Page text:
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Focus

Like Ficarra and Requa’s 2011 comedy Crazy Stupid Love, Focus begins promisingly and bops along enjoyably for a while, only to run out of steam…

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Maps to the Stars

David Cronenberg's film of Bruce Wagner's Hollywood satire-nightmare turns ludicrous situations into operatic tragedy.

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Ballad of Narayama

"The Ballad of Narayama" is a Japanese film of great beauty and elegant artifice, telling a story of startling cruelty. What a space it opens…

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Monsieur Hire

Patrice Leconte's "Monsieur Hire" is a tragedy about loneliness and erotomania, told about two solitary people who have nothing else in common. It involves a…

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* This filmography is not intended to be a comprehensive list of this artist’s work. Instead it reflects the films this person has been involved with that have been reviewed on this site.

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The Wolf of Broadway; Kevin Costner's potential comeback; A reporter who spent a year observing college fraternities; An examination of Kurosawa's High and Low; Dana Stevens on Miyazaki's last film.

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#170 June 5, 2013

Marie writes: Behold a truly rare sight. London in 1924 in color. "The Open Road" was shot by an early British pioneer of film named Claude Friese-Greene and who made a series of travelogues using the colour process his father William (a noted cinematographer) had been experimenting with. The travelogues were taken between 1924 and 1926 on a motor journey between Land's End and John O'Groats. You can find more footage from The Open Road at The British Film Institute's YouTube channel for the film. You can also explore their Archives collection over here.

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#164 April 24, 2013

Marie writes: Now this is something you don't see every day. Behold The Paragliding Circus! Acrobatic paragliding pilot Gill Schneider teamed up with his father’s circus class (he operates a school that trains circus performers) to mix and combine circus arts with paragliding - including taking a trapezist (Roxane Giliand) up for ride and without a net. Best original film in the 2012 Icare Cup. Video by Director/Filmmaker Shams Prod. To see more, visit Shams Prod.

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#150 January 9, 2013

Marie writes: Behold the amazing Art of Greg Brotherton and the sculptures he builds from found and re-purposed objects - while clearly channeling his inner Tim Burton. (Click to enlarge.)

"With a consuming drive to build things that often escalate in complexity as they take shape, Greg's work is compulsive. Working with hammer-formed steel and re-purposed objects, his themes tend to be mythological in nature, revealed through a dystopian view of pop culture." - Official website

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#146 December 12, 2012

Marie writes:  For those unaware, it seems our intrepid leader, the Grand Poobah, has been struck by some dirty rotten luck..."This will be boring. I'll make it short. I have a slight and nearly invisible hairline fracture involving my left femur. I didn't fall. I didn't break it. It just sort of...happened to itself." - Roger

(Click to enlarge)

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The Emmys: Everyone but his parakeet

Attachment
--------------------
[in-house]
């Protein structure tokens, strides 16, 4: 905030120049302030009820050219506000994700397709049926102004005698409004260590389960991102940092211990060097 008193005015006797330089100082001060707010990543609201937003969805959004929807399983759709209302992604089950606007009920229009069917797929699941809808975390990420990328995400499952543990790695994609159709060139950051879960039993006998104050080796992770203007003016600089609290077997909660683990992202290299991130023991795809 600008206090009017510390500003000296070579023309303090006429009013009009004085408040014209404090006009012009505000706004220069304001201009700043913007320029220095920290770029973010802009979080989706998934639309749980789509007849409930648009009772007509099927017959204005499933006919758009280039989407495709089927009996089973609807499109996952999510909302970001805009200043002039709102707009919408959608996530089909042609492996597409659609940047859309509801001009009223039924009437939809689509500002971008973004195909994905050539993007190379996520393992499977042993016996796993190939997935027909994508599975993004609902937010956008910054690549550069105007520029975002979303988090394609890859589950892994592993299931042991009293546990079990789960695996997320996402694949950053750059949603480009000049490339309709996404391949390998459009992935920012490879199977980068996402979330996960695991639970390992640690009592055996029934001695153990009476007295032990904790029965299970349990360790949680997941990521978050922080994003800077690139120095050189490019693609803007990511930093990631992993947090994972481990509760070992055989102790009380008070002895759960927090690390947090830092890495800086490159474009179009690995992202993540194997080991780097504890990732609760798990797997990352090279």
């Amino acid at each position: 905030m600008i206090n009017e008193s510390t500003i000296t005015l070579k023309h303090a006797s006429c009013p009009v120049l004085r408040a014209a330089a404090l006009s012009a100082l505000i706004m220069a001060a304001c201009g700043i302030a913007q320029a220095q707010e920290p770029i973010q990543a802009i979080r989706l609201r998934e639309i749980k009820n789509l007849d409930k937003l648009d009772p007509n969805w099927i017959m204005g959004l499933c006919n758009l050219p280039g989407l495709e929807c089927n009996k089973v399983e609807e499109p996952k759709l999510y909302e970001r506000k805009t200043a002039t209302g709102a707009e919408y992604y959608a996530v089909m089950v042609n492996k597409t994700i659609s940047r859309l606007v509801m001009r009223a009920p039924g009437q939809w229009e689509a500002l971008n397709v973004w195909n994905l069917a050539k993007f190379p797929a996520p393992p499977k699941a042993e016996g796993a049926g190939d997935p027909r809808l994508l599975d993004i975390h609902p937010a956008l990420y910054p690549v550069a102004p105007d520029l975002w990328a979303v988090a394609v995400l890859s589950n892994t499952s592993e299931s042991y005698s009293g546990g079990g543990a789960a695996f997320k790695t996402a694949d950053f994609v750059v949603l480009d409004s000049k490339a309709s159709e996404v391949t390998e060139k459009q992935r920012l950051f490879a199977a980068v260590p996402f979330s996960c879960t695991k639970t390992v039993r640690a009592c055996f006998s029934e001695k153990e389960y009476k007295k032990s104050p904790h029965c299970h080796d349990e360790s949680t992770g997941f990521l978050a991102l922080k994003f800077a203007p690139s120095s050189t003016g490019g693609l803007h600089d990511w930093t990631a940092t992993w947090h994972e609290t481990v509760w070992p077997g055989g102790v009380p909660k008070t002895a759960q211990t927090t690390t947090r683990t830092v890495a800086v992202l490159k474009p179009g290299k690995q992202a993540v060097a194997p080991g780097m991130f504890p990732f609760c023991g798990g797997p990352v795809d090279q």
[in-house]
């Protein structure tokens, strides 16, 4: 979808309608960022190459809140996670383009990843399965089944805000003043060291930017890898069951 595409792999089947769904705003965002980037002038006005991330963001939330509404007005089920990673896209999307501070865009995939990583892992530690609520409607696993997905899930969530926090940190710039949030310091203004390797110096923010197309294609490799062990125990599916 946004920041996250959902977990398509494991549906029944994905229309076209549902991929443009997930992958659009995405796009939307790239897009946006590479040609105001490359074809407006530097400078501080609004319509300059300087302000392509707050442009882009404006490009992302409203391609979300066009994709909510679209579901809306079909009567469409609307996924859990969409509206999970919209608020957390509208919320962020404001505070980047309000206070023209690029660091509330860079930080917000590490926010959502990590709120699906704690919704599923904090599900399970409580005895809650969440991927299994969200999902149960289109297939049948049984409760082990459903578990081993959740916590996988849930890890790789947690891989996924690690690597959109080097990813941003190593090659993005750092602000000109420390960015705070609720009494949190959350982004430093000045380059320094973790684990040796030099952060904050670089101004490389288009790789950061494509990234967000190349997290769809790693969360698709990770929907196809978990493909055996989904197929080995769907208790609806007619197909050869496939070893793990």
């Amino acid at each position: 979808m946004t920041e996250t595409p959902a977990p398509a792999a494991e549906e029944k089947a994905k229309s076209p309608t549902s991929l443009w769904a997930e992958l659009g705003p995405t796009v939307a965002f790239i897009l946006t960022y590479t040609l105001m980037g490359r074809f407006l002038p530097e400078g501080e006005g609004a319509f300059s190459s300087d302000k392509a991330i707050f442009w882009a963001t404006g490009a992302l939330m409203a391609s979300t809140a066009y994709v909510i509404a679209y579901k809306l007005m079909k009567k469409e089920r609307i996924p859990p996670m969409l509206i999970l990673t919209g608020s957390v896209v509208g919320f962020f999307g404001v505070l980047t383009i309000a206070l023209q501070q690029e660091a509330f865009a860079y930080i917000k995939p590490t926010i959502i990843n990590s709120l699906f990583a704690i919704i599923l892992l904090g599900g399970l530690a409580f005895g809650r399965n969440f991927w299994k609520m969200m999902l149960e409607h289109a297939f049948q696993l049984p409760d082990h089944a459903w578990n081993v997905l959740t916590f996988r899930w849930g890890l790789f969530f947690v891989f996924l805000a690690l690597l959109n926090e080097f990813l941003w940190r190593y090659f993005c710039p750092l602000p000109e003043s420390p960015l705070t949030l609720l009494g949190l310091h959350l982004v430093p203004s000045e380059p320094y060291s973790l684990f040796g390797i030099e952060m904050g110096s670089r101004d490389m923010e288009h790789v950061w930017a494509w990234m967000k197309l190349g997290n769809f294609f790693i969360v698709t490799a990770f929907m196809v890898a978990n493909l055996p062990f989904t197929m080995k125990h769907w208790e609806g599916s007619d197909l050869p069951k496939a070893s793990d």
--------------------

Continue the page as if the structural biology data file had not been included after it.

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Rarely does a TV show arrive with lower expectations than the annual Emmy Awards telecast. It's a given that the thing will suck. Even so, this year's -- the 64th -- managed to come up short and disappoint. And it wasn't one of those "so bad it's good" campy things you can enjoy making fun of, either. It was more like one of those "so bad it's lousy" things that leave you incredulous and drained of the will to live.

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#131 August 29, 2012

Marie writes: It's that time of the year again!  The Toronto International Film Festival is set to run September 6 - 16, 2012. Tickets selection began August 23rd. Single tickets on sale Sept 2, 2012. For more info visit TIFF's website.

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#125 July 25, 2012

Marie writes: Once upon a time, a long time ago and in a childhood far, far away, kids used to be able to buy a special treat called a Frosted Malt. Then, with the arrival of progress and the subsequent destruction of all that is noble and pure, the world found itself reduced to settling for a frosty at Wendy's, at least where I live. Unable to support a "second rate" frosted malt for a second longer, I decided to do something about it!

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Should "JFK" have even been made?

May Contain Spoilers

It seems like every film inspired on real-life events becomes controversial for one reason or another. The greater the subject's notoriety, the louder the outcry. The backlash to Oliver Stone's "JFK" was extreme by any standard; it became one of the rare features widely attacked for existing in the first place. This wasn't all that surprising; the movie took one of the most painful events in American history and came up with shocking, damaging conclusions. That Stone tackled the "whats" of the case (the pieces that didn't fit) was already a touchy proposition; that he tried to uncover the "whys" is what took the reaction the next level. Should a film like this have been made?

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"Zodiac": Not your usual serial killer movie

May Contain Spoilers

With films like "Zodiac" (2007) David Fincher has become Hollywood's serial-killer specialist and yet his entries from that genre seem to have more in common with "The Insider" than with "Psycho" or "The Silence of the Lambs" He shows a great fascination with the details surrounding each case, than with their heroes and villains. His approach is usually just as meticulous when inspired by fictional works ("Seven", "The Girl with the Dragon Tattoo") as by real-life events. Perhaps it is Oliver Stone's "JFK" that this film most resembles; obsession is at both their cores.